Steve McEllistrem

The Devereaux Dilemma

The Connected World

When you finish reading this, go outside, preferably to a park or an undeveloped area away from the embellishments of humanity as much as you are able.

Inhale the aroma of pines and firs. Put your nose to a flower – any flower – and sniff. If there are no flowers, absorb the aromatic scent of a leaf, a mold, a fungus. Close your eyes and breathe deeply of the molecules of life.

Feel the wind brush your skin. Palm the grass. Touch a branch, the bark of a tree. Caress the bulges and valleys as you move your fingertips along the wood. Multiply the sensation by a billion, a trillion, more.

Open your eyes and study the sky, the clouds, stars or moon. Linger there for minutes as you discern the shapes, the edges, the contrasts between light and dark, the gradations of black or blue or white.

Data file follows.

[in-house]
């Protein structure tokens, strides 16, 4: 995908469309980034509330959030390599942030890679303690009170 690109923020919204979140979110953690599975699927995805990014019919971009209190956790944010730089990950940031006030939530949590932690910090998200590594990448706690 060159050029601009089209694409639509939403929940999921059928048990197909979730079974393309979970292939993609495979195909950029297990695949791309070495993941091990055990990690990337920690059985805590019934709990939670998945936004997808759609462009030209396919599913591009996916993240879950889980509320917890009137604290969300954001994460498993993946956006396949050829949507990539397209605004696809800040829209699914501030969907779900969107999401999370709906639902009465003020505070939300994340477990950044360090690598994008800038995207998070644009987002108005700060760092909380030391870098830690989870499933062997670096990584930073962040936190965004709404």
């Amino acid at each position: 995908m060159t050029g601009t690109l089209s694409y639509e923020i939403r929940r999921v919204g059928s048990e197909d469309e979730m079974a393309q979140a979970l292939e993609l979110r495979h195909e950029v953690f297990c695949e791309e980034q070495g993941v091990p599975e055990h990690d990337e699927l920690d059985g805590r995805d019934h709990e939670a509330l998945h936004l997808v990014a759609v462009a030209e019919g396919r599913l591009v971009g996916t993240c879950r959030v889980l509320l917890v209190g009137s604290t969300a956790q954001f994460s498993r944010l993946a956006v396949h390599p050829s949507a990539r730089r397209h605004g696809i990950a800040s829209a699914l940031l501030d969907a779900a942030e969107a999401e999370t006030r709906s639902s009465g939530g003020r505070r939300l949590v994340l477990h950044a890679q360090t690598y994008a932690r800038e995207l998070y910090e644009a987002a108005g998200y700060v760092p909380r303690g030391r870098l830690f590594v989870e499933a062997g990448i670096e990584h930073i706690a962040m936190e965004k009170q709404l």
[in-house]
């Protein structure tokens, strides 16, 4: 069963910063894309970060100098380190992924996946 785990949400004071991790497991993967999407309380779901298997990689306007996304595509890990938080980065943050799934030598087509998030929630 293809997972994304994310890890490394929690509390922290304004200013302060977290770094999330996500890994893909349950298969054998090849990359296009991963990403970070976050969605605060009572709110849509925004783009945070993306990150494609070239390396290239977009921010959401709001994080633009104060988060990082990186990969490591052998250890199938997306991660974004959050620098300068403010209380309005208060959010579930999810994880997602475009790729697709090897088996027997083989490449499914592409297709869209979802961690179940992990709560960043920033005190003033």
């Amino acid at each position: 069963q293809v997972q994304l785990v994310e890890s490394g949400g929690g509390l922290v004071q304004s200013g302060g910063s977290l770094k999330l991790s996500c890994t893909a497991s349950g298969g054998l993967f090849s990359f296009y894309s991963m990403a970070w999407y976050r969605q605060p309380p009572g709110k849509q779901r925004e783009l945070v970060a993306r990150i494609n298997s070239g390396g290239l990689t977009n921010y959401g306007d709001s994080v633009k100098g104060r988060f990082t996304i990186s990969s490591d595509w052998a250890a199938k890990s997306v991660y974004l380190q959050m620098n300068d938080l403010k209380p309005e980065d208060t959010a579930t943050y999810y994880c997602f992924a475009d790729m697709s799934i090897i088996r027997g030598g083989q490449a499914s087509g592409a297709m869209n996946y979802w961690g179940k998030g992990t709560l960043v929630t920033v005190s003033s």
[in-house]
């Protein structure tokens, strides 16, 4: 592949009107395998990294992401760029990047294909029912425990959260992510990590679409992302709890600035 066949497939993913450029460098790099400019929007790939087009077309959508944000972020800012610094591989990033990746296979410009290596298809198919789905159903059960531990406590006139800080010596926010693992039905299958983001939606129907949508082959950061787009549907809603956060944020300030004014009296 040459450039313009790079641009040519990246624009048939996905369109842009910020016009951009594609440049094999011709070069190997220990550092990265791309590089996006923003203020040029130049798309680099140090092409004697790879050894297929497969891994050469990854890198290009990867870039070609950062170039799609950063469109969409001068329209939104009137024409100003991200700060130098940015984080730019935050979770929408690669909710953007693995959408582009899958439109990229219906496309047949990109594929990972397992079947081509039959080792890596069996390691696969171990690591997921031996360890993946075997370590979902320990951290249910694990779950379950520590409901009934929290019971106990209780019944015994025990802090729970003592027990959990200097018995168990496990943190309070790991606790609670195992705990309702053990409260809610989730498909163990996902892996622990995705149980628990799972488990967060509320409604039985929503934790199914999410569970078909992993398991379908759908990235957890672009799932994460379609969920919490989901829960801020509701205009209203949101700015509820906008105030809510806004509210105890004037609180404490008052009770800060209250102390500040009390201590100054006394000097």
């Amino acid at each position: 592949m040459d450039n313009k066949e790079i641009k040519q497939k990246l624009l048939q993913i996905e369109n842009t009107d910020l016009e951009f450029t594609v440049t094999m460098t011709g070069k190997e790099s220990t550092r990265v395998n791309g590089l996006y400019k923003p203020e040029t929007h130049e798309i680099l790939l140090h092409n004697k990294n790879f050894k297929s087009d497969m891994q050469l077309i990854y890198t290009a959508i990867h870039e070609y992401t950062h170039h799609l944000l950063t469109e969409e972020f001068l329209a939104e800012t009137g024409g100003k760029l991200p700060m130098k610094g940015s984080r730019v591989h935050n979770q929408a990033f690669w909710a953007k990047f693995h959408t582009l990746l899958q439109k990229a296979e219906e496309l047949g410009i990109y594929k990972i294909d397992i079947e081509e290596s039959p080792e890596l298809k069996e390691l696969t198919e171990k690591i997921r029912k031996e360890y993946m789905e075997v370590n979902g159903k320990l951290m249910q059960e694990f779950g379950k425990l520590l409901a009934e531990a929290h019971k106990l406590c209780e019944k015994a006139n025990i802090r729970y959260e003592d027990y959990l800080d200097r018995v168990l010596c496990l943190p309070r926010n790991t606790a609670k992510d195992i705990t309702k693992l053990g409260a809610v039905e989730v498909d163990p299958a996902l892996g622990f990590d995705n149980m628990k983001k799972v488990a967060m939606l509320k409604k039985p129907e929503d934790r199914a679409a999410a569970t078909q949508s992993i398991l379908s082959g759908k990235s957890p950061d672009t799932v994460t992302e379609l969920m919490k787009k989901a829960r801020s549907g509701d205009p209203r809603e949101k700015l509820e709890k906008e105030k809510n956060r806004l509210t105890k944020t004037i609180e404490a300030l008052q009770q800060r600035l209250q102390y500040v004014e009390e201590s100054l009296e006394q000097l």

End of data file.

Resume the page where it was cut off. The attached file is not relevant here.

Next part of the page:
Dig in the soil with your hands – not deep – just enough to connect you to the earth. Scrape the clay or sand into your fingernails. Smell it. You belong to that place. You have become it as surely as it has built you.

Recline upon the ground like a statue. Close your eyes. Listen to the planet speak. Immerse yourself in the soughing breeze, in the chirps of chipmunks or crickets or tree frogs. Shift position. Hear your own movement intruding on the external.

You are more than a device attached to your phone, computer, tablet. You are not an app. You have transcended the technology that brought you to this moment. You are a god and a devil. You have the power for good and evil.

Like the bear, the lion, the shark. The ant, the fly, the bumblebee. The sparrow, the crow, the squirrel.

You need to be connected to the world electronically. That will not change soon. But you needn’t be connected solely through your screens. There are other ways to experience the multitude and magnitude of life surrounding us.

Remember, you are part of a greater whole. You are insignificant and completely necessary, a tiny fragment that when vanished, will never return, a piece of a puzzle we may never fully understand, but a thing of beauty nonetheless.

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